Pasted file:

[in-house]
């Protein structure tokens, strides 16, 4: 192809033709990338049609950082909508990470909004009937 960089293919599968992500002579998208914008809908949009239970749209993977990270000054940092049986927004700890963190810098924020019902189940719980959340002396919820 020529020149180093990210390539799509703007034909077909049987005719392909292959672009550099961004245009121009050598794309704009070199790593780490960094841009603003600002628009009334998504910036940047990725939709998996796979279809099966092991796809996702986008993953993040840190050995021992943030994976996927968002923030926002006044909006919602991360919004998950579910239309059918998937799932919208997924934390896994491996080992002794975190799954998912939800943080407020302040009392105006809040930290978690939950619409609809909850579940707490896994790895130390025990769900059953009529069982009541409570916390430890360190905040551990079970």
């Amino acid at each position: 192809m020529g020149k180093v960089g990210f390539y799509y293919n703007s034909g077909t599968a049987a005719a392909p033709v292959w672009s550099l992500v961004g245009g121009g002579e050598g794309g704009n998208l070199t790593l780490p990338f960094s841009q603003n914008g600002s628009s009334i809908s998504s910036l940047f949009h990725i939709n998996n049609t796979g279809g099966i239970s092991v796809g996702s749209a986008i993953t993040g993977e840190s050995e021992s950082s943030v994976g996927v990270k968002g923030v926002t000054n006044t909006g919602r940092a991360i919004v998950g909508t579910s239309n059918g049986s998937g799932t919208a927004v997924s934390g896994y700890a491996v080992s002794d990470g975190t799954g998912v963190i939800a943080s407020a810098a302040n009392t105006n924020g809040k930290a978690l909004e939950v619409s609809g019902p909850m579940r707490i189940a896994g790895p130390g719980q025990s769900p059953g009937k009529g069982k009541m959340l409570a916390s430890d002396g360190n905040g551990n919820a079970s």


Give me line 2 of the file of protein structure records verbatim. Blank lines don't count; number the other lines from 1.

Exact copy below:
């Protein structure tokens, strides 16, 4: 192809033709990338049609950082909508990470909004009937 960089293919599968992500002579998208914008809908949009239970749209993977990270000054940092049986927004700890963190810098924020019902189940719980959340002396919820 020529020149180093990210390539799509703007034909077909049987005719392909292959672009550099961004245009121009050598794309704009070199790593780490960094841009603003600002628009009334998504910036940047990725939709998996796979279809099966092991796809996702986008993953993040840190050995021992943030994976996927968002923030926002006044909006919602991360919004998950579910239309059918998937799932919208997924934390896994491996080992002794975190799954998912939800943080407020302040009392105006809040930290978690939950619409609809909850579940707490896994790895130390025990769900059953009529069982009541409570916390430890360190905040551990079970």